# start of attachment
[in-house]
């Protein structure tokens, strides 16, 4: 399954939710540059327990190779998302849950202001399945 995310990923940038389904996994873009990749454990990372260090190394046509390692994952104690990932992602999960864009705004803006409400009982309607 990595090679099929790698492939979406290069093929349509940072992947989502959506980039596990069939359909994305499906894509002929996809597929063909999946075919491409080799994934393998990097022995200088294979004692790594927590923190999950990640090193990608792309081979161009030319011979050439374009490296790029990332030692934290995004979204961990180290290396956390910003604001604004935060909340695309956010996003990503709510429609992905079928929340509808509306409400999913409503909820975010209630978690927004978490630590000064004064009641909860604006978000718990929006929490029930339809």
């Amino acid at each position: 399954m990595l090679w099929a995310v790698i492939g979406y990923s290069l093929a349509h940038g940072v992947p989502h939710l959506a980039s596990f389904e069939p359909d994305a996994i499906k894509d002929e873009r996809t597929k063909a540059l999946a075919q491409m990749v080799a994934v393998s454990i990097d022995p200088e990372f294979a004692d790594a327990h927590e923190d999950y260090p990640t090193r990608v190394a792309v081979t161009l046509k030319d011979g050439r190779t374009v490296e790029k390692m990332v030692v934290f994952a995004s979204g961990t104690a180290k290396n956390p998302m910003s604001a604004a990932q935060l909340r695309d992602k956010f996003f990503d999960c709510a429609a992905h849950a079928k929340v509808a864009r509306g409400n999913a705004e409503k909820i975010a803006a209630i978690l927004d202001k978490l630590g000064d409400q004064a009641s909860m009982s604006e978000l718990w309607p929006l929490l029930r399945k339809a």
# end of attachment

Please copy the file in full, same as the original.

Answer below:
[in-house]
């Protein structure tokens, strides 16, 4: 399954939710540059327990190779998302849950202001399945 995310990923940038389904996994873009990749454990990372260090190394046509390692994952104690990932992602999960864009705004803006409400009982309607 990595090679099929790698492939979406290069093929349509940072992947989502959506980039596990069939359909994305499906894509002929996809597929063909999946075919491409080799994934393998990097022995200088294979004692790594927590923190999950990640090193990608792309081979161009030319011979050439374009490296790029990332030692934290995004979204961990180290290396956390910003604001604004935060909340695309956010996003990503709510429609992905079928929340509808509306409400999913409503909820975010209630978690927004978490630590000064004064009641909860604006978000718990929006929490029930339809």
């Amino acid at each position: 399954m990595l090679w099929a995310v790698i492939g979406y990923s290069l093929a349509h940038g940072v992947p989502h939710l959506a980039s596990f389904e069939p359909d994305a996994i499906k894509d002929e873009r996809t597929k063909a540059l999946a075919q491409m990749v080799a994934v393998s454990i990097d022995p200088e990372f294979a004692d790594a327990h927590e923190d999950y260090p990640t090193r990608v190394a792309v081979t161009l046509k030319d011979g050439r190779t374009v490296e790029k390692m990332v030692v934290f994952a995004s979204g961990t104690a180290k290396n956390p998302m910003s604001a604004a990932q935060l909340r695309d992602k956010f996003f990503d999960c709510a429609a992905h849950a079928k929340v509808a864009r509306g409400n999913a705004e409503k909820i975010a803006a209630i978690l927004d202001k978490l630590g000064d409400q004064a009641s909860m009982s604006e978000l718990w309607p929006l929490l029930r399945k339809a």